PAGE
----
Georgia requests Moscow to engage in talks with Tbilisi
By Mzia Kupunia
Thursday, June 30
Tbilisi has officially asked Moscow to engage in talks with Georgia on alleged ethnic cleansing violations committed by Russia on Georgian territory during the past 20 years. Georgian Foreign Ministry handed a special note to the Swiss Ambassador in Georgia Guenther Baechler. With the note Tbilisi “invited Russia to participate in further negotiations to resolve the disputes that have arisen with respect to the Russian Federation’s responsibility for breaches of the UN Convention on the Elimination of All forms of Racial Discrimination,” the Georgian Ministry said in a special statement.
Georgia’s request for launching negotiations follows the refusal of the International Court of Justice to hear Georgia’s case against Russia, citing that the ICJ had “no jurisdiction to entertain the application.” The Court upheld one of the arguments filed by Moscow that Georgia appealed directly to ICJ in August 2008 without trying to negotiate on the issues of Convention on Elimination of All forms of Racial Discrimination with Moscow. At the same time the Court rejected another argument of Russia that there was “no dispute” between the two countries over the racial discrimination of ethnic Georgians in Abkhazia and Tskhinvali region.
The Georgian Foreign Ministry said that Georgia “took into consideration the ruling of the ICJ of April 1, 2011, in which the ICJ has established the fact of the existence of dispute between Georgia and the Russian Federation, however has indicated the necessity of holding direct negotiations between the two states in the framework of the above-mentioned Convention.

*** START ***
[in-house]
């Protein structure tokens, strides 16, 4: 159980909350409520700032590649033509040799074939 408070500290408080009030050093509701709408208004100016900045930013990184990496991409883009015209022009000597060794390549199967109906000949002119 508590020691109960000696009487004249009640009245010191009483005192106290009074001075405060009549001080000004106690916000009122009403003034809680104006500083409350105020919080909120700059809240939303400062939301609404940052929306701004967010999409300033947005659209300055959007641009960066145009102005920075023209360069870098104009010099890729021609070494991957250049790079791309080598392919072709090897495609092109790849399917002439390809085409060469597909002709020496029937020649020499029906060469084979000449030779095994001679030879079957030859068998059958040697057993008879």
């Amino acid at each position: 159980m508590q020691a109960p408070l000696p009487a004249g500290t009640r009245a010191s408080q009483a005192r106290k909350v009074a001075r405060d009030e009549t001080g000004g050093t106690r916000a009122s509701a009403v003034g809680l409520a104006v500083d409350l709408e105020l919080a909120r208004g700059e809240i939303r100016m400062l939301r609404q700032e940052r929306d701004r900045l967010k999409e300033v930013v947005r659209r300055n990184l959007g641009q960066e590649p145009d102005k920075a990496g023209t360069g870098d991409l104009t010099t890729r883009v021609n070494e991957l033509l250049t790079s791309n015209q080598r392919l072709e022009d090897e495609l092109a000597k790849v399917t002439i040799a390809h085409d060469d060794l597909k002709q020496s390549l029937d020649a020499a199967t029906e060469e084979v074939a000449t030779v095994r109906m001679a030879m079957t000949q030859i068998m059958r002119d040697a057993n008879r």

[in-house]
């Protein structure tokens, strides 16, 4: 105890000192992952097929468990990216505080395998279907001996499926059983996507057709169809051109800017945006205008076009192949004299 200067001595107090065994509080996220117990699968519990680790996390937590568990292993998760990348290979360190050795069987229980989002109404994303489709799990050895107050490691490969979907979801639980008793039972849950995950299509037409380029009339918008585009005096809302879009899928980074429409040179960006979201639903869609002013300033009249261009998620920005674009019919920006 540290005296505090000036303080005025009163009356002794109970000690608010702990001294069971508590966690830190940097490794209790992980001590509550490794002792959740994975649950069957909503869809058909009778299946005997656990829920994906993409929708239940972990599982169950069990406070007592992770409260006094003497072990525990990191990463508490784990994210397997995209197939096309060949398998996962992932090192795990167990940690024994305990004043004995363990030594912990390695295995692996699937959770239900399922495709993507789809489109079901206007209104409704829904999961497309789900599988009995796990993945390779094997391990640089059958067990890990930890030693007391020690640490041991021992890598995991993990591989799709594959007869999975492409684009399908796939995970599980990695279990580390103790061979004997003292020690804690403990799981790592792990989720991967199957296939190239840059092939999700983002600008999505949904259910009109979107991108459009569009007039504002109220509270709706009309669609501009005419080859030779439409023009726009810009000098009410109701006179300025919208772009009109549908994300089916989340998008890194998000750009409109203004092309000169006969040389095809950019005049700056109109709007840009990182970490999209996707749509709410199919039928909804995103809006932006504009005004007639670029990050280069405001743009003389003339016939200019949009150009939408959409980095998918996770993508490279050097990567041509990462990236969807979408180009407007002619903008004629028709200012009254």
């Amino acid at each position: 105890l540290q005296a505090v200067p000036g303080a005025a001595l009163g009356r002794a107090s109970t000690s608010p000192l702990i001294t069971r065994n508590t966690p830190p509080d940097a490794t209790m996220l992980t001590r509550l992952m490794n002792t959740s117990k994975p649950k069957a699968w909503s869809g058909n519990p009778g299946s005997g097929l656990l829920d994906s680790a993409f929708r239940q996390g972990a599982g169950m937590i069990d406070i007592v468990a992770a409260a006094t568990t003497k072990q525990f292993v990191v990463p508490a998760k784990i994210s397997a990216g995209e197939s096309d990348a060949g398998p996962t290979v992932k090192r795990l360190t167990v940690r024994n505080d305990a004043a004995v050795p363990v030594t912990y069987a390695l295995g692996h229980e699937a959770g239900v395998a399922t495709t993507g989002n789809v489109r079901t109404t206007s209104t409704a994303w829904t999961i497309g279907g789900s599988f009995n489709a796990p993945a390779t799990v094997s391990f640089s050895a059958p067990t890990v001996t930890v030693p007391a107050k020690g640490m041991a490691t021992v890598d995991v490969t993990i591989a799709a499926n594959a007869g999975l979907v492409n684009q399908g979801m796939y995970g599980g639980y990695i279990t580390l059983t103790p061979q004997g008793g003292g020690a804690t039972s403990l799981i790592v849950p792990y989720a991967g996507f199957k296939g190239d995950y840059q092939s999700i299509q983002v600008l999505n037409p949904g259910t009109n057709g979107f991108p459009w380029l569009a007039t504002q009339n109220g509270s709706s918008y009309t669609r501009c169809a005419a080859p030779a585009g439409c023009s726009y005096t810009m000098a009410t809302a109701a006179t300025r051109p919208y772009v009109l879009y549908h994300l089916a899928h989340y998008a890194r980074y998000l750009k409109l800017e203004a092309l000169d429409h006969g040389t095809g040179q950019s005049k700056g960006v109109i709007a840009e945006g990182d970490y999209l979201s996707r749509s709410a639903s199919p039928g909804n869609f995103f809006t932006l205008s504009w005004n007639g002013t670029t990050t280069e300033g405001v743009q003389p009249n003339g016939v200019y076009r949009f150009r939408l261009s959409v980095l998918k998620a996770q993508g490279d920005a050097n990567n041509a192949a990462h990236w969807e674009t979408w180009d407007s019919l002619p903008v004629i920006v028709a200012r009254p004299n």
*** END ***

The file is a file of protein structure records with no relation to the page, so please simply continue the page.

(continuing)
Some analysts have expressed their skepticism about the genuine motives behind Georgia’s request for launching negotiations with Russia. Speaking to Radio Free Europe/Radio Liberty, representative of an international human rights organization Memorial, Kiril Koroteev said that Georgia’s aim is to go back to The Hague Court. “UN International Court practice clearly demands, that the negotiations between the sides should serve settling a problem. Negotiations should be sincere and determined to achieve some results. However at this stage it seems that the Georgian government wants to thwart negotiations instead of achieving success in talks. The Georgian authorities have clearly stated that they are starting talks in order to go to the Court again,” Koroteev noted.
However, the officials in Tbilisi have dismissed the suggestions of the analyst, saying that Georgian government’s obsession is not winning a case in the court. “We need a court just to settle the issues of returning IDPs to their homes and the de-occupation of Georgian territories more easily,” Georgian Deputy Justice Minister, Tina Burjaliani said “If we’ll manage to agree with Russia on these subjects without going to the court, we have no special attitude that we should go to court by all means. Simply, unfortunately, past experience does not give us a ground to be optimistic that Russia will engage in a constructive dialogue on these issues,” she added.
Moscow has made no official comment on Georgia’s recent request so far, however the Kremlin has repeatedly stated that it will only involve in direct talks with the Georgian authorities after the change of the ruling power in Georgia.
Georgian opposition leaders, meanwhile have stressed a need to “normalise” relations with Russia. Speaking to Moskovskie Novosti newspaper, leader of the Free Democrats, Irakli Alasania said that along with resuming Georgian-Abkhazian talks, Tbilisi should start thinking about normalizing relations with Russia. “Antagonist relations with Moscow delays Georgia’s integration with Euro-Atlantic structures,” Georgia’s former UN Ambassador said.